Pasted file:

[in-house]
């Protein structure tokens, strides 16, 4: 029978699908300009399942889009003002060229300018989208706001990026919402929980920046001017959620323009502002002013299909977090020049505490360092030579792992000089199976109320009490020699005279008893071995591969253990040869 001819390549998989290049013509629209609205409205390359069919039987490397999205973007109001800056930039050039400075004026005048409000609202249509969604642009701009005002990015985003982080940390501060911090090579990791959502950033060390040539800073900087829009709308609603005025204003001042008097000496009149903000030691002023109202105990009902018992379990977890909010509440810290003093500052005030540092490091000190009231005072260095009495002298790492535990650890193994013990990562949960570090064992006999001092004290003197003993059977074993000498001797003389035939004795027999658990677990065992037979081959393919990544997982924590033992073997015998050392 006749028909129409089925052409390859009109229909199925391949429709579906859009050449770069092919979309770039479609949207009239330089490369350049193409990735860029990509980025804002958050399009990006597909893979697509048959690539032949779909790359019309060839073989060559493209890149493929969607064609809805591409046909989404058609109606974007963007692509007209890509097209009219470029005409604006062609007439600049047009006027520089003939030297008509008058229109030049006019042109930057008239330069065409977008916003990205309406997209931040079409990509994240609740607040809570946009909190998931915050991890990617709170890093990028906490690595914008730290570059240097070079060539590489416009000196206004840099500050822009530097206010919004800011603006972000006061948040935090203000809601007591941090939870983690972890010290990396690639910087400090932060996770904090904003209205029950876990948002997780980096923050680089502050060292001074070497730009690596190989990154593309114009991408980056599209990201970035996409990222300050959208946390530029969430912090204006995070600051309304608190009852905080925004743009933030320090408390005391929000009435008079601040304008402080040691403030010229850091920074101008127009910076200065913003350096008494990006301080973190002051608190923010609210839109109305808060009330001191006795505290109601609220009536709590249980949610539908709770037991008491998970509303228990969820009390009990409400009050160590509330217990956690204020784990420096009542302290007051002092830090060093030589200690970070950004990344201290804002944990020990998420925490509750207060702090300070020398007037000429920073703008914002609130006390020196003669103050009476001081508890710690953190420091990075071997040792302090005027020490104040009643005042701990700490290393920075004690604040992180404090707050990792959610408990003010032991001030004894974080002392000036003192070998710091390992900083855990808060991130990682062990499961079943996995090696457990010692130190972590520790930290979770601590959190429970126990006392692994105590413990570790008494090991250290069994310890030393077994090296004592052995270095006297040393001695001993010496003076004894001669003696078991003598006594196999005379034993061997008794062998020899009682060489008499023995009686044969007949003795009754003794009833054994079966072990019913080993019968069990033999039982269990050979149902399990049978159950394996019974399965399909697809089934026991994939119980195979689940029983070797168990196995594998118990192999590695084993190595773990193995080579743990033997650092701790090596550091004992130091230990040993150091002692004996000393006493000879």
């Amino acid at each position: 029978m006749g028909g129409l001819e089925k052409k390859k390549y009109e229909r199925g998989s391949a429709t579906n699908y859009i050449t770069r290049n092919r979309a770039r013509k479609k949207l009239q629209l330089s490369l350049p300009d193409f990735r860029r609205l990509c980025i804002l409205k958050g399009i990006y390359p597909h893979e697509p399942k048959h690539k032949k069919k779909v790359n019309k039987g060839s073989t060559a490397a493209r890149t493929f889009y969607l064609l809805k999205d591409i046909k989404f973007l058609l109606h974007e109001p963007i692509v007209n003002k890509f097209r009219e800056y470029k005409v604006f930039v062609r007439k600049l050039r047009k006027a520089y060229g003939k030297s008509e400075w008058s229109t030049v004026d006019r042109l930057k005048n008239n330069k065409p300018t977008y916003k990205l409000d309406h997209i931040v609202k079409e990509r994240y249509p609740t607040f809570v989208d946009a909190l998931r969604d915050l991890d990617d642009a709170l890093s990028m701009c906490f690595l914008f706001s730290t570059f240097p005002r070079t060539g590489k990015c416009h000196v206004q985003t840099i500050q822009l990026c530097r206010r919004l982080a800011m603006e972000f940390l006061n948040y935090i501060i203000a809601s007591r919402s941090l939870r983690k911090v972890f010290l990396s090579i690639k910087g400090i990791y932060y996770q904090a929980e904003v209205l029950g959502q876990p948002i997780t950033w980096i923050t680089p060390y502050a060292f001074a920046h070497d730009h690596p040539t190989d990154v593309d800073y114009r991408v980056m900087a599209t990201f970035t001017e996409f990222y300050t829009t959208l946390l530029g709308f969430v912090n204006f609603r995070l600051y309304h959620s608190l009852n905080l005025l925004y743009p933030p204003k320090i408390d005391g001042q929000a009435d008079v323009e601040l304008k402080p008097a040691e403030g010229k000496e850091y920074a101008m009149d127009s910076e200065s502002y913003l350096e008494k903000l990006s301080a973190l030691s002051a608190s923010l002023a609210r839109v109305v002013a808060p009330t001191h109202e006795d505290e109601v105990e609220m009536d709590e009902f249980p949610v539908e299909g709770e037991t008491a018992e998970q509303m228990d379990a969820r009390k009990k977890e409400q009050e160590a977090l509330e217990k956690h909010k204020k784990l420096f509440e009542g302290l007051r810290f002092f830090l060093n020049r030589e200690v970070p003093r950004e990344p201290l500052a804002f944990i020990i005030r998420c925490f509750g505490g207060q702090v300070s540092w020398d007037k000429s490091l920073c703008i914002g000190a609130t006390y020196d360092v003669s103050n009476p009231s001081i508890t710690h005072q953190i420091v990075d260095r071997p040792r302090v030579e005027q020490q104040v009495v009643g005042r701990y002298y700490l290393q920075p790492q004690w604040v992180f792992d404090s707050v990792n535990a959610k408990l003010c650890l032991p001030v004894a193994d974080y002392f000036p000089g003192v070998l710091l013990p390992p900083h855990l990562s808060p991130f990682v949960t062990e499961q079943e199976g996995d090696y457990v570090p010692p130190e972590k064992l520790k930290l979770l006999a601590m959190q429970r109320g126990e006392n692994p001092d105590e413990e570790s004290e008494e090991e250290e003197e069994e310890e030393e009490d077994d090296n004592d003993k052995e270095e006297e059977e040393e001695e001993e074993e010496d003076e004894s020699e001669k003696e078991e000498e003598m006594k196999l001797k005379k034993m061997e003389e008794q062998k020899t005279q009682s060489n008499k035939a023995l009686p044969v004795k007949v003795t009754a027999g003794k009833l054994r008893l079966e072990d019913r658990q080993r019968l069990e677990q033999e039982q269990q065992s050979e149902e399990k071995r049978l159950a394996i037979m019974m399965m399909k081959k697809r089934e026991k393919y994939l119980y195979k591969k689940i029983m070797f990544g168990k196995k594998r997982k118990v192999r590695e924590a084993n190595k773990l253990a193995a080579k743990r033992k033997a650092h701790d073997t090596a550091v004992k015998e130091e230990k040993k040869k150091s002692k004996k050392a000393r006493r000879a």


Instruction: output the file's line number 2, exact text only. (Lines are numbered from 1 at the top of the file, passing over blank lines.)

């Protein structure tokens, strides 16, 4: 029978699908300009399942889009003002060229300018989208706001990026919402929980920046001017959620323009502002002013299909977090020049505490360092030579792992000089199976109320009490020699005279008893071995591969253990040869 001819390549998989290049013509629209609205409205390359069919039987490397999205973007109001800056930039050039400075004026005048409000609202249509969604642009701009005002990015985003982080940390501060911090090579990791959502950033060390040539800073900087829009709308609603005025204003001042008097000496009149903000030691002023109202105990009902018992379990977890909010509440810290003093500052005030540092490091000190009231005072260095009495002298790492535990650890193994013990990562949960570090064992006999001092004290003197003993059977074993000498001797003389035939004795027999658990677990065992037979081959393919990544997982924590033992073997015998050392 006749028909129409089925052409390859009109229909199925391949429709579906859009050449770069092919979309770039479609949207009239330089490369350049193409990735860029990509980025804002958050399009990006597909893979697509048959690539032949779909790359019309060839073989060559493209890149493929969607064609809805591409046909989404058609109606974007963007692509007209890509097209009219470029005409604006062609007439600049047009006027520089003939030297008509008058229109030049006019042109930057008239330069065409977008916003990205309406997209931040079409990509994240609740607040809570946009909190998931915050991890990617709170890093990028906490690595914008730290570059240097070079060539590489416009000196206004840099500050822009530097206010919004800011603006972000006061948040935090203000809601007591941090939870983690972890010290990396690639910087400090932060996770904090904003209205029950876990948002997780980096923050680089502050060292001074070497730009690596190989990154593309114009991408980056599209990201970035996409990222300050959208946390530029969430912090204006995070600051309304608190009852905080925004743009933030320090408390005391929000009435008079601040304008402080040691403030010229850091920074101008127009910076200065913003350096008494990006301080973190002051608190923010609210839109109305808060009330001191006795505290109601609220009536709590249980949610539908709770037991008491998970509303228990969820009390009990409400009050160590509330217990956690204020784990420096009542302290007051002092830090060093030589200690970070950004990344201290804002944990020990998420925490509750207060702090300070020398007037000429920073703008914002609130006390020196003669103050009476001081508890710690953190420091990075071997040792302090005027020490104040009643005042701990700490290393920075004690604040992180404090707050990792959610408990003010032991001030004894974080002392000036003192070998710091390992900083855990808060991130990682062990499961079943996995090696457990010692130190972590520790930290979770601590959190429970126990006392692994105590413990570790008494090991250290069994310890030393077994090296004592052995270095006297040393001695001993010496003076004894001669003696078991003598006594196999005379034993061997008794062998020899009682060489008499023995009686044969007949003795009754003794009833054994079966072990019913080993019968069990033999039982269990050979149902399990049978159950394996019974399965399909697809089934026991994939119980195979689940029983070797168990196995594998118990192999590695084993190595773990193995080579743990033997650092701790090596550091004992130091230990040993150091002692004996000393006493000879």